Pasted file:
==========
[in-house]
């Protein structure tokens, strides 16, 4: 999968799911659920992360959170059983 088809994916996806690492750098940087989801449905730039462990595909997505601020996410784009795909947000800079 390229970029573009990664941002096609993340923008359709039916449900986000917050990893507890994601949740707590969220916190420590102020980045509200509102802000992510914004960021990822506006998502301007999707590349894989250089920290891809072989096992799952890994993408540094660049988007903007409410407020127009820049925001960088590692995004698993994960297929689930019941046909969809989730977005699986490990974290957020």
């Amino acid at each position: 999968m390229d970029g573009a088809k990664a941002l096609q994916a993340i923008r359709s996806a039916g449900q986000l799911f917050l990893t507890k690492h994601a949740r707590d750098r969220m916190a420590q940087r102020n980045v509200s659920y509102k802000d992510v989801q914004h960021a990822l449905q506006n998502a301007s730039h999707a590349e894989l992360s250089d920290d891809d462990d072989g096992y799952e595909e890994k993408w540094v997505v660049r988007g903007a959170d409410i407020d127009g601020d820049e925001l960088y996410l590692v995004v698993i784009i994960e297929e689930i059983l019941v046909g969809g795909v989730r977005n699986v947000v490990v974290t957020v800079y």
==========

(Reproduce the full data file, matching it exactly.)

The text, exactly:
[in-house]
């Protein structure tokens, strides 16, 4: 999968799911659920992360959170059983 088809994916996806690492750098940087989801449905730039462990595909997505601020996410784009795909947000800079 390229970029573009990664941002096609993340923008359709039916449900986000917050990893507890994601949740707590969220916190420590102020980045509200509102802000992510914004960021990822506006998502301007999707590349894989250089920290891809072989096992799952890994993408540094660049988007903007409410407020127009820049925001960088590692995004698993994960297929689930019941046909969809989730977005699986490990974290957020």
């Amino acid at each position: 999968m390229d970029g573009a088809k990664a941002l096609q994916a993340i923008r359709s996806a039916g449900q986000l799911f917050l990893t507890k690492h994601a949740r707590d750098r969220m916190a420590q940087r102020n980045v509200s659920y509102k802000d992510v989801q914004h960021a990822l449905q506006n998502a301007s730039h999707a590349e894989l992360s250089d920290d891809d462990d072989g096992y799952e595909e890994k993408w540094v997505v660049r988007g903007a959170d409410i407020d127009g601020d820049e925001l960088y996410l590692v995004v698993i784009i994960e297929e689930i059983l019941v046909g969809g795909v989730r977005n699986v947000v490990v974290t957020v800079y």